Godzilla review: Shifting weight in the right direction

In my mind, the criteria for a good Godzilla movie is this: do the necessary human characters and plot get in the way of Godzilla smashing and burning stuff, or does it mostly stay out of the way? If the last serious American effort at adapting the iconic Japanese monster, Roland Emmerich’s 1998 bomb, is any indication, finding that balance is even harder than it looks.

The new Godzilla film, a franchise reboot of sorts, seems to be in a much better position, at least on paper. Whether it succeeds as a good Godzilla movie depends on your idea of what constitutes Godzilla in the first place.


Some fans will love the newest reboot of the classic monster franchise; others may cry foul.

No one has ever really attempted to make a Godzilla movie with compelling human drama or reaching some kind of rich meaning behind the destruction, but that’s exactly where this film positions itself. With the Legendary production label backing it up, it’s very much a “gritty” interpretation, in the vein of Man of Steel or The Dark Knight. If the idea of a gritty Godzilla movie sounds ridiculous, that’s because it probably is. But it’s also what makes this incarnation worth a second look.

The surprisingly heavy plot concerns a Japan-based nuclear plant supervisor (Brian Cranston) who is obsessively investigating the seismic activity that killed his wife when it caused a powerful power plant to collapse. He believes the government is hiding something big, and has soon pulled in his Navy engineer son, Ford (Aaron Taylor-Johnson), along with a pair of research scientists (Ken Watanabe and Sally Hawkins). Soon enough, they find a giant chrysalis containing a MUTO (massive unidentified terrestrial organism); and there would be no monster movie if the darn thing didn’t hatch and start wreaking havoc. Fortunately (or perhaps unfortunately), there is an ancient beast that has been awakened, hell bent on destroying the MUTO itself.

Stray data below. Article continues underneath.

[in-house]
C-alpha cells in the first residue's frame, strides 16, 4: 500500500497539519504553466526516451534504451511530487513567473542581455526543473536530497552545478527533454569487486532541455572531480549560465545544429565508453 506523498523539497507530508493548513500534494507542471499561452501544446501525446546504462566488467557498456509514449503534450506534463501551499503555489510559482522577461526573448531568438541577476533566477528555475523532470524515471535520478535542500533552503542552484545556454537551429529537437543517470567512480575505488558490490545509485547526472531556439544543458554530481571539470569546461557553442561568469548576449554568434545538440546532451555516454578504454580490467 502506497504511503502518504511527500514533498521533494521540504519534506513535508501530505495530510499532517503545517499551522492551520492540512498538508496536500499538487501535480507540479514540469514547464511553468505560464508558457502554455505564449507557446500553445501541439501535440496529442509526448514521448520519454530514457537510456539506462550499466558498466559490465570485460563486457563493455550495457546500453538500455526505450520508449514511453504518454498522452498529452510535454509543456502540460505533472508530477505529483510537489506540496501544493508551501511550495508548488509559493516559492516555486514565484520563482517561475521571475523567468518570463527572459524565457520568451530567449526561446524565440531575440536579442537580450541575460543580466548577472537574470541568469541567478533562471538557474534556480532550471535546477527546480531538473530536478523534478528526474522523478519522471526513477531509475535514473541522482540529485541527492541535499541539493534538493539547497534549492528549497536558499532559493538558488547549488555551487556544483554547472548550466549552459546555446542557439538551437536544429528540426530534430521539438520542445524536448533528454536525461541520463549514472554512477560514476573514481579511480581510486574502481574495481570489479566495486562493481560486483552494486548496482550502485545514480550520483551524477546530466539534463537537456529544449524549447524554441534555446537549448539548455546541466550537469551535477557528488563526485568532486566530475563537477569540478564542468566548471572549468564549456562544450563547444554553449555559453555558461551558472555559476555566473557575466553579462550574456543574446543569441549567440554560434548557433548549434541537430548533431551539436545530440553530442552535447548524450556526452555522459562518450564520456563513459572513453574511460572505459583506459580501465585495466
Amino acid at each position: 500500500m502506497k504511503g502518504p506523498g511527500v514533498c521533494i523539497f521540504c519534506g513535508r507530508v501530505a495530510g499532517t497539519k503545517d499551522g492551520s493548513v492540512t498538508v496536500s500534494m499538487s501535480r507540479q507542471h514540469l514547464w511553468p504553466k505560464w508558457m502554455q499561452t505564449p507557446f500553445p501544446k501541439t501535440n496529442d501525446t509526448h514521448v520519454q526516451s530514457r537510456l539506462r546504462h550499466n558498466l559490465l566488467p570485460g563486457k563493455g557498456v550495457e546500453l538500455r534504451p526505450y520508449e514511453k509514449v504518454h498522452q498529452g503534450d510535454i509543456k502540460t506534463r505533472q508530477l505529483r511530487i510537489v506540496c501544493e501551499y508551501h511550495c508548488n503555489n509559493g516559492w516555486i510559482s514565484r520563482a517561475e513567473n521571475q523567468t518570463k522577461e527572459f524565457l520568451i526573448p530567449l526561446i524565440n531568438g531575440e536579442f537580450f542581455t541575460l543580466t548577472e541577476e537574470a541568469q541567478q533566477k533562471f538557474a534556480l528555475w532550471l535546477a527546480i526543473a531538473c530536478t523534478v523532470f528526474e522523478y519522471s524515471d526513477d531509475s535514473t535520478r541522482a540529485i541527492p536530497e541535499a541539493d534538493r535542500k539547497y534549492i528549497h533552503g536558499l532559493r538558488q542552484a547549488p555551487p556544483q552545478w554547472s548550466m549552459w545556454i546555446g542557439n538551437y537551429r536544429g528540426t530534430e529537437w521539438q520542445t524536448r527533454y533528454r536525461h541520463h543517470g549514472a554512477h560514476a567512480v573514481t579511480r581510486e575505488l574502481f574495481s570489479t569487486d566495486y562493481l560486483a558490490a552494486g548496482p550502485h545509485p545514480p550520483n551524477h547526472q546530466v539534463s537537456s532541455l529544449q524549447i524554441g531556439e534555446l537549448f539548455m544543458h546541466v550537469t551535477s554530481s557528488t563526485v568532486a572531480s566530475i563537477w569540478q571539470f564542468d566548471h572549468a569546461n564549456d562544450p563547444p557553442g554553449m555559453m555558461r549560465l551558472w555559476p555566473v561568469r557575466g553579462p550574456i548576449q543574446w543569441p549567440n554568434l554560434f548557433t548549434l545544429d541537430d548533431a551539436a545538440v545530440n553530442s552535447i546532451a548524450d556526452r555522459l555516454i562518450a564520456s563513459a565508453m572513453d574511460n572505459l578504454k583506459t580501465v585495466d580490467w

The human elements of the film start off surprisingly emotionally resonant thanks to standout performances from Brian Cranston, as well as a sensitive performance from the underrated Elizabeth Olsen as Ford’s wife, Elle.

But other elements bring it down. The vast majority of the dialogue is either complex scientific jargon or painfully obvious foreshadowing. A character actually says “It’s not the end of the world” before all the smashing begins. Cute. I didn’t ask for Christopher Nolan-esque ponderings on man and nature in my monster movie, but I’m sure we’ll get them anyway.

The globetrotting nature of the plot doesn’t help, either. The film jumps around from location to location so frequently it’s easy to lose track of what you’re supposed to be focusing on. The jarring editing, especially when cutting to different characters, adds to the frustration.

It’s a slow burn getting to the giant lizard in action, but it’s definitely worth the wait. Godzilla’s new design is beyond awesome, and the creatures he goes to bat against are impressive in both scope and design. The quality of an incarnation of Godzilla and its monsters should be directly proportionate to how many “wows” the audience utters whenever it’s on screen. I emitted several. This is some of the most visually impressive destruction and creature design I’ve seen in years.

Unfortunately, the movie doesn’t feel the need to show that much of it. Every time we think we’re going to get a really good Godzilla fight, the movie cuts away to the increasingly boring humans trying to figure stuff out (we need to stop a nuclear bomb and multiple rampaging terrors? Why don’t we follow them around on a giant, slow moving ship?). There is a lot of devastation (including a particularly awesome leveling of Las Vegas), but we often get to see only the aftermath. While last summer’s Pacific Rim got 4 or so fully visualized giant monster showdowns, we maybe get 2 here. At least they’re shot well and convey an appropriate sense of weight; these are, after all, the equivalent of rampaging skyscrapers knocking each other around. If the action’s slow pace throws off modern audiences, that’s only because the blockbuster’s overindulgence in shaky cam and fast cutting has desensitized us to the allure of good, solid, classic combat. Whether the last 20 minutes of Godzilla truly strutting his stuff is a suitable payoff for the hour and a half of build-up is up to you. For me, it was.

I think a great Godzilla movie might get made someday, and I think this Godzilla is a giant clawed footstep in the right direction. The balance between wanton destruction and telling a compelling (and, more importantly, coherent) narrative may need some major work, but the big guy himself can’t help but garner a giant, childlike grin every time he’s on screen. And, coming from someone who has never even given Godzilla a glance, that is impressive. Some fans may be fundamentally opposed to a serious take on Godzilla, but if, like me, you never could get past the inherent cheese factor of most previous incarnations, this might be the monster movie for you.